It’s only February 2016, but Tom Hart’s incandescent memoir about the loss of his (and wife Leela Corman‘s) two year-old daughter will be talked about all year, and I’m confident it will come up again in year-end book of the year round-ups.
I know Tom and Leela, and briefly met Rosalie as a baby. But even strangers to their family will know them intimately when the story’s done. I hope anyone who stumbles on this page will give the book a try.
Two recent passings that struck a chord: The great Moebius, who had a huge influence on me (and most of my generation probably). Also very sad to hear of the loss of Peter Bergman of Firesign Theatre fame. I had the pleasure of spending time with Peter at a conference in Colorado about 15 years ago and was able to tell him how much his work had shaped my teen years. Moebius, I met only once (at Comic-Con). I told him he changed my life and he just laughed and said “I’m so sorry!”
That’s all for now. Back to the Cintiq. Many pages yet to draw, so you won’t hear from me much for a while, but I hope it’ll be worth the wait.
You can also find me on both Twitter and Google+ (where I pop-up a little more often than here).
Also asking for a helping hand this week is the very promising documentary Stripped by Dave Kellett and Fred Schroeder. It’s a great cause (and I’m delighted that a goofy quote of mine got to be the punchline for the excellent trailer), but after such an explosive start to their fundraising campaign, I can’t imagine they won’t make their goal. So if you can only give to one (if either—I know times are tough), please consider Al this round.
Also this week, Faith Erin Hicks has begun online serialization of her new graphic novel Friends with Boys. Look great so far. Check it out.
Finally, want to be a Google Doodler? Our old pal Tom Galloway reports that they’re hiring. [Link corrected! Earlier link was to a "Doodle engineer" which is a little different.]
Off to NYC this weekend. I’m actually flying a bit early to, um, be in New York City in time for Hurricane Irene(?). Okay, not really. Just so that the hurricane doesn’t screw up my travel plans for my talk at NYU this Tuesday (not open to the public, sorry; just for freshmen in the Liberal Studies and Global Liberal Studies departments).
Been looking for an excuse to link to Cameron Stewart’s beautifully rendered Sin Titulo. This news seems reason enough.
Finally, in keeping with last week’s post (and Google+ mini-meme) on art we did when we were 15 years-old, here’s an interview with talented cartoonist and entrepreneur, 14 year-old Emma Capps. The girl’s reading Asterios Polyp, People. This next generation will be something to see.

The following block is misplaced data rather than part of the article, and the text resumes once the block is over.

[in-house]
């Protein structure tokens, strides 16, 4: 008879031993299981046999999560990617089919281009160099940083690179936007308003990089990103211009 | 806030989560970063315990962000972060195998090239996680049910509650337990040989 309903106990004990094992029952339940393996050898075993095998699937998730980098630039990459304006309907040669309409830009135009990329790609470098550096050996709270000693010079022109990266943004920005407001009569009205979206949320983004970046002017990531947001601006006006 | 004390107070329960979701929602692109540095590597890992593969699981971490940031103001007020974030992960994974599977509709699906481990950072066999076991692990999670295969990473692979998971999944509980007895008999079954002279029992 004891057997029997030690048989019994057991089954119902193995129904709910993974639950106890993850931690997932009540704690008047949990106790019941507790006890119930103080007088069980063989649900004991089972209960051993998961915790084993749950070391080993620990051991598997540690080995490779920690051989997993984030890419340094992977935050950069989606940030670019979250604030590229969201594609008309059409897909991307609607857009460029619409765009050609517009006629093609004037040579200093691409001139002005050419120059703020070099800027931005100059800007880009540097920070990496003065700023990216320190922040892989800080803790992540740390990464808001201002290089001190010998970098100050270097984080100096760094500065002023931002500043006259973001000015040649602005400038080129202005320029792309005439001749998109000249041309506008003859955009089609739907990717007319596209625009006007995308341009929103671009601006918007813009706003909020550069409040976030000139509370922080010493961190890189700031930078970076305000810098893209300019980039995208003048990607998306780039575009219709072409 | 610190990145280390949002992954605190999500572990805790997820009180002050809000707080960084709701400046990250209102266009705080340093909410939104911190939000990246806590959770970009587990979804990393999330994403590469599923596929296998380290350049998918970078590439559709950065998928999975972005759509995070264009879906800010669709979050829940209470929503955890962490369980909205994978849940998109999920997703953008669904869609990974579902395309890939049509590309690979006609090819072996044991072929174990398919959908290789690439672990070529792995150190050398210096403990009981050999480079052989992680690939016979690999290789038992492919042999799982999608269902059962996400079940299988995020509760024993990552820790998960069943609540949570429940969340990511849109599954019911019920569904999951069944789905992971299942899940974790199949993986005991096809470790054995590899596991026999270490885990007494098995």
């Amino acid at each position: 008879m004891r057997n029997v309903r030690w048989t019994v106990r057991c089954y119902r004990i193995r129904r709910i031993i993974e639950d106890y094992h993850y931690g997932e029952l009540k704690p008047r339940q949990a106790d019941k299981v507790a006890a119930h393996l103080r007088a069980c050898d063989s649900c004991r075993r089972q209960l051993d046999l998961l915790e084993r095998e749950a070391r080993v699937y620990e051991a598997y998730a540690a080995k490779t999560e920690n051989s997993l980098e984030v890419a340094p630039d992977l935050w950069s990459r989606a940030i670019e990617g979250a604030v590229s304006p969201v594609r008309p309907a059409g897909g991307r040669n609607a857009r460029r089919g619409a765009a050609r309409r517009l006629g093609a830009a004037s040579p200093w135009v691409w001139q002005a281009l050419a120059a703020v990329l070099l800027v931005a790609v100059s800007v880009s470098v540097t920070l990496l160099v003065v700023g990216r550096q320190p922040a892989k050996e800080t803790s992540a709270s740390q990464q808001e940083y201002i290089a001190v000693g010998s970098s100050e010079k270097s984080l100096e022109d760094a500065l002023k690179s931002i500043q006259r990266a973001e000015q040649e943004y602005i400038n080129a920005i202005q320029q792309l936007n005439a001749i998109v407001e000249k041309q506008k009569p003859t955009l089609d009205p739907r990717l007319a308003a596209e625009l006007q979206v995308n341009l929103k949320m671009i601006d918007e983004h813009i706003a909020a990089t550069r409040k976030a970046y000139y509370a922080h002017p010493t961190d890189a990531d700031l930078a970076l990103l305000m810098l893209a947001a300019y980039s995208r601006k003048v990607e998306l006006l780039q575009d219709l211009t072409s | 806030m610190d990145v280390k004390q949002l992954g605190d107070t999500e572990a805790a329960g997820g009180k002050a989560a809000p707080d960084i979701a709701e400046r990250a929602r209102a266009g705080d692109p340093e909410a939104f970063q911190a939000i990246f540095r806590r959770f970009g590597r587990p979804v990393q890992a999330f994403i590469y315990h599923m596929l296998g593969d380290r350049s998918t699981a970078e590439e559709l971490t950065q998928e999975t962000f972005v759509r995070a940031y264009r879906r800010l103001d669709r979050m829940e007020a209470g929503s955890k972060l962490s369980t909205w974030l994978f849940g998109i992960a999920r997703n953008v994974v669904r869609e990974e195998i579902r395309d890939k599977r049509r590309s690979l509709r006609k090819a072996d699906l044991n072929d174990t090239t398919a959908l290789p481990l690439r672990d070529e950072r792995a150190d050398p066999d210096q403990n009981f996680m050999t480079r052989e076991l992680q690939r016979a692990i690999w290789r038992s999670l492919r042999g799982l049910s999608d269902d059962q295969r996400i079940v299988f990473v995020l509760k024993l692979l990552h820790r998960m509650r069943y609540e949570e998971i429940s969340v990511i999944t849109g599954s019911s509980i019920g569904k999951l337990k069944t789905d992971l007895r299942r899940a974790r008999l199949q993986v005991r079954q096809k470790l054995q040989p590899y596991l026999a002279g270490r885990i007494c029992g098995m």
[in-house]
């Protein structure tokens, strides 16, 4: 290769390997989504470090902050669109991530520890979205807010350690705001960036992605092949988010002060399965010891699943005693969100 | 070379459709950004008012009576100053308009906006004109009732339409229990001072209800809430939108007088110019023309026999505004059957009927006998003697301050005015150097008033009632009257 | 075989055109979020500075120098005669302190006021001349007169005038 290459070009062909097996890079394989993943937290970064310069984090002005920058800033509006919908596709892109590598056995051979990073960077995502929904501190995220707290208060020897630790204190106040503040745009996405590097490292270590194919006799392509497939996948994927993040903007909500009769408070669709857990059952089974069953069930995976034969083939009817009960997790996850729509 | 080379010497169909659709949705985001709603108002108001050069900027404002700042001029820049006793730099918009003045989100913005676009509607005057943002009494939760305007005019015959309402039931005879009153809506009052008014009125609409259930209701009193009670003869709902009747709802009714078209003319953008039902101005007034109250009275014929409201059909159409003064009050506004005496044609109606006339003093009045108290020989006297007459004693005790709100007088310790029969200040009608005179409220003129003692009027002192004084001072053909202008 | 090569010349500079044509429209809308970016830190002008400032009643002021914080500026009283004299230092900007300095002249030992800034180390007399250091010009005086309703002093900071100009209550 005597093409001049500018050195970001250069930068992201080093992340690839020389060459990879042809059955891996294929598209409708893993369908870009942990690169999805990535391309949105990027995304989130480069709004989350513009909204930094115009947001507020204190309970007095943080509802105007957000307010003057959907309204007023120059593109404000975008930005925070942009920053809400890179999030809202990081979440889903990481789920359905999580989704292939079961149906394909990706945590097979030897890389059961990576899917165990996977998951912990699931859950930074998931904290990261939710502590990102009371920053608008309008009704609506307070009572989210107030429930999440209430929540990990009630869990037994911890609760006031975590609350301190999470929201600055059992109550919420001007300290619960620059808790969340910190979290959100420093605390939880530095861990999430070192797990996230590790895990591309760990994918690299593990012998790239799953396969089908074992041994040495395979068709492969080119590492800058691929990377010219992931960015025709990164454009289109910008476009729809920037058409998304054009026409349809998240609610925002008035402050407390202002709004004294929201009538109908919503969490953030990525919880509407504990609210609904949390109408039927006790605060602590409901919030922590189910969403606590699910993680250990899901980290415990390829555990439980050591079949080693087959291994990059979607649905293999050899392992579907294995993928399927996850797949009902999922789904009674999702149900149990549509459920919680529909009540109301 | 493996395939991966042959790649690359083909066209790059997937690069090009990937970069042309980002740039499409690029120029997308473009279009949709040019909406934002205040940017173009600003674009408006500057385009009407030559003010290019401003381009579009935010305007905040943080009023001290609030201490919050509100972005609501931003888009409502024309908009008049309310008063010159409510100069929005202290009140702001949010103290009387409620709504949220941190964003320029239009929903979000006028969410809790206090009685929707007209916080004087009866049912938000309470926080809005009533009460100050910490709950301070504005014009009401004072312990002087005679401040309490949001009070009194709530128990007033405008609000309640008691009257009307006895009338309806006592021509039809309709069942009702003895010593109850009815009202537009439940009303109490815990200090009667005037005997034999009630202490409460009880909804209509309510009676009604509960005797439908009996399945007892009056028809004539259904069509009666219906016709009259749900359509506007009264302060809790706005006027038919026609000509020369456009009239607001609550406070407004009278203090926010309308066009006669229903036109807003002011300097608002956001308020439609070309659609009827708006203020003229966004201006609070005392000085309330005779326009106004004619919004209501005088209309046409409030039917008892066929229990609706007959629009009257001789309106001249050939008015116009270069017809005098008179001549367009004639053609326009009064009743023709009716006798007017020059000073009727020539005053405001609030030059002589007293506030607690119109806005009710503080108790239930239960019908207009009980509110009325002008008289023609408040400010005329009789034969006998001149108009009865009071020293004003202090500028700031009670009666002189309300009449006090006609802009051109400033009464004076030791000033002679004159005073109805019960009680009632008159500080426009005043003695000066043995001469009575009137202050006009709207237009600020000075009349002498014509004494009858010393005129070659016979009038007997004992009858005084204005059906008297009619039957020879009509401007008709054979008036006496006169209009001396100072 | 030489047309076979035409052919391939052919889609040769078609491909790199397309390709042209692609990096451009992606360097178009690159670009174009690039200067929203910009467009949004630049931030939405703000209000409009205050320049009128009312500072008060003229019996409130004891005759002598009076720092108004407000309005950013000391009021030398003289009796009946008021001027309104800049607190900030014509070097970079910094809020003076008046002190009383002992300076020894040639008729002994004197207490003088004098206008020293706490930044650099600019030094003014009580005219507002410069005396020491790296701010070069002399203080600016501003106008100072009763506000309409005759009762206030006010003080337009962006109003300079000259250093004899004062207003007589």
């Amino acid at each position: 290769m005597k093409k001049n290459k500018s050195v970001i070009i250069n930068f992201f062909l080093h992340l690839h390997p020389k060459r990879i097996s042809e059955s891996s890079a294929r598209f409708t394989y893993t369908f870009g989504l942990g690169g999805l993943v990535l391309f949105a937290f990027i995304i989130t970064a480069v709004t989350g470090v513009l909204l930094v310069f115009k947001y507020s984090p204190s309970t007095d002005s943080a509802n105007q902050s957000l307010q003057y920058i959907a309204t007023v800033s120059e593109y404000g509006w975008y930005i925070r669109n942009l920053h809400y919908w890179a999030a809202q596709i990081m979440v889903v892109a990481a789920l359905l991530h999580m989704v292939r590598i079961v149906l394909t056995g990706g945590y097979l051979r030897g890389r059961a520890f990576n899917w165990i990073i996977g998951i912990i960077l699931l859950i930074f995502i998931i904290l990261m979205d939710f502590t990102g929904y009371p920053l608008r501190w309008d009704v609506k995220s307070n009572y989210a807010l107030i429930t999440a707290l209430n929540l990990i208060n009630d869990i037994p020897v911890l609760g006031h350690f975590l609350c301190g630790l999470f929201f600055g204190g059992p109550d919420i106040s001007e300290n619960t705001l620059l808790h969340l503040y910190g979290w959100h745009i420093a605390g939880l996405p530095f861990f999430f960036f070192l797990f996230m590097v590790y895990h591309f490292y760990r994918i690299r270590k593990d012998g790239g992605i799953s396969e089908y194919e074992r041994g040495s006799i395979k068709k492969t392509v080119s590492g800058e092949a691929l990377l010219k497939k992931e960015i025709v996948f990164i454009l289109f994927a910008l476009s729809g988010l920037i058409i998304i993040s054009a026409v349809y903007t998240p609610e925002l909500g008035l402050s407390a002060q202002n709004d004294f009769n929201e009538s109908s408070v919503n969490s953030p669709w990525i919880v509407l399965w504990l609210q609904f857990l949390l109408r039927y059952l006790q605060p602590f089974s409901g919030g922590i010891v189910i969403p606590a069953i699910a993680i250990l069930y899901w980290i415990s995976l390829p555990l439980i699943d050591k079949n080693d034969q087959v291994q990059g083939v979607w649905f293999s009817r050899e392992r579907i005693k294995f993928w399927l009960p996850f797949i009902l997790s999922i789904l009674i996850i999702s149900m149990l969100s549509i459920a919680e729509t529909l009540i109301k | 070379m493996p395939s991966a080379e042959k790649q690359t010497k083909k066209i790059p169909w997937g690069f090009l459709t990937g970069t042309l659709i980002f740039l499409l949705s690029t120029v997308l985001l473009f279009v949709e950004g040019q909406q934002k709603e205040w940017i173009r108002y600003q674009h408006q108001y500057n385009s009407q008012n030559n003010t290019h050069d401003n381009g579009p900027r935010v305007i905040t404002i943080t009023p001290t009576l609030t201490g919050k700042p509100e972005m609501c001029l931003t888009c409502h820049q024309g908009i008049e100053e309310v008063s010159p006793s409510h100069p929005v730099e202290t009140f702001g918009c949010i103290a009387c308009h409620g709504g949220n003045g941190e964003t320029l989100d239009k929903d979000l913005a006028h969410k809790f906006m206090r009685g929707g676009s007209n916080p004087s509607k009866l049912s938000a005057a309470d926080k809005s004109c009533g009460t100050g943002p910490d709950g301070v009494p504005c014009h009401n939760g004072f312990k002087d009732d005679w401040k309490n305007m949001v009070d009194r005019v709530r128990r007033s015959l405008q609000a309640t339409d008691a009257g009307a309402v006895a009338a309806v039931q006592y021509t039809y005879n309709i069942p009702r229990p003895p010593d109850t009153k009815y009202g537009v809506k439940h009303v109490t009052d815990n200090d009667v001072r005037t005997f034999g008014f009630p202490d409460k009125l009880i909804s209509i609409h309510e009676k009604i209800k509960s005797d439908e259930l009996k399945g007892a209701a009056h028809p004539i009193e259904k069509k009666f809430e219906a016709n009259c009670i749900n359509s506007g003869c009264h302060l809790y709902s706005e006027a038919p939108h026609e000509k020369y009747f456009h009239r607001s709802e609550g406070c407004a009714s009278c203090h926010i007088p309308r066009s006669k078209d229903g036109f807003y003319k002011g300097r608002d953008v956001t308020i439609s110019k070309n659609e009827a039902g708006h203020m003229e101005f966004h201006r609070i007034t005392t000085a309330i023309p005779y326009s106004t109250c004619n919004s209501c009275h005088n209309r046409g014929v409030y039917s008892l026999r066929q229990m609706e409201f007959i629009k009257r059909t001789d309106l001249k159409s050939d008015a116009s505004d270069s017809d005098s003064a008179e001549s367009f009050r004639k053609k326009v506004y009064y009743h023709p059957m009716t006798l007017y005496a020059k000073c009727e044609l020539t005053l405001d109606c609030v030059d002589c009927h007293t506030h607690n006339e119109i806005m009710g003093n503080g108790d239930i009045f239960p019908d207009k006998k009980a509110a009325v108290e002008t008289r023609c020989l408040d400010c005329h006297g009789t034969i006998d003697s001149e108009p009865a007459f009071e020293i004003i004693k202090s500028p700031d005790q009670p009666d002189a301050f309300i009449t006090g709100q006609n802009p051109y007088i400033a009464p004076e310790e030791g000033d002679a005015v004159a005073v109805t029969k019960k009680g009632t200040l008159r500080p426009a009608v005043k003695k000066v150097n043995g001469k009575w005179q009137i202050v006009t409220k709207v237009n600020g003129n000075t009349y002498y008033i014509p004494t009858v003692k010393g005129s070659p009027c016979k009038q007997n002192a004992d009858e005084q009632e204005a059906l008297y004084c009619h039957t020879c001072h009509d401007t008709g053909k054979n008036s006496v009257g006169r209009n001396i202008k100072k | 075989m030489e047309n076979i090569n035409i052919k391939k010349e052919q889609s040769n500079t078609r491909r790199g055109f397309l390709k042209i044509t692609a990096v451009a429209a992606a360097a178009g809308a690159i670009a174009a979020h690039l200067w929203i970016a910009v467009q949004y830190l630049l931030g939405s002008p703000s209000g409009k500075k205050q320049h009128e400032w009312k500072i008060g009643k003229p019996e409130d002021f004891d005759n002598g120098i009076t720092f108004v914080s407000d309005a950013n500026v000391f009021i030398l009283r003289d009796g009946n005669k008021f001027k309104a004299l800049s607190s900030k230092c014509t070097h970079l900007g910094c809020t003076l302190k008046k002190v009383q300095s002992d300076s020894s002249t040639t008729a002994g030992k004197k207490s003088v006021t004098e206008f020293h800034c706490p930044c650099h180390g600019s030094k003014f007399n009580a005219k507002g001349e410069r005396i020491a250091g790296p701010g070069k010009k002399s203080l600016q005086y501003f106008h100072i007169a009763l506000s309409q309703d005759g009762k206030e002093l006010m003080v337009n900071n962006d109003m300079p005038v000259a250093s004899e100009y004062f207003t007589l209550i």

Hans Rickheit just began serializing a new comic called Cochlea and Eustachia. Looks weird and fascinating. No surprise there!
He also recently contributed his distinctive line art to Paul Slade’s Attenborough-inspired story of insect horror Mother’s Day. Rickheit’s intricate art always seemed a bit insectoid to me, style-wise, so it’s a good match.
Rickheit had some financial problems lately and could always use a little help. It’s never been easy to push the boundaries of your chosen art form, but we should be grateful for those willing to do so.
I’m in the iOS walled garden for now, so I can’t comment much beyond that, but if you’ve got an Android device, I’m sure it’ll be worth it (and hey, it’s free).
And for those of you who do read comics on Android devices, I’d love to hear your thoughts on the market’s potential.
Oh! And sort of on topic: It occurs to me that though I tweeted it while in Norway at EuroVis, I don’t think I linked from the blog to Google’s latest comics adventure, a fun little explanation of Google Correlate.
Darryl Cunningham continues his comics crusade to untangle lies, myths, and misconceptions with a new comic defending the science that’s grown from Darwin’s theory of natural selection. As usual, he does so with wit, charm, and quiet persistence.
I’ve considered doing something similar, maybe even a book length project, but these days I have trouble even thinking about this issue without getting pissed off and just wanting to smash my head against a wall. The idea that there are so many millions of people in this country who still believe the Earth is less than 10,000 years old is a national disgrace.
But a book filled with that wouldn’t convince anyone.
So thank you, Darryl Cunningham, for suffering fools gladly. You’re a better man than I am.
I also like the look of two relatively-recent Portland-based diary comics (both of which could benefit from a dedicated website): Natalie Nourigat’s Between Gears and Emi Lenox’s EmiTown.
Meanwhile, blog entries have been popping up about last weekend’s Comics and Medicine conference. Check out accounts by John P, Brian F, and Sarah L, plus Phoebe G’s Facebook page. Not surprisingly, I look like a dork in all the pictures.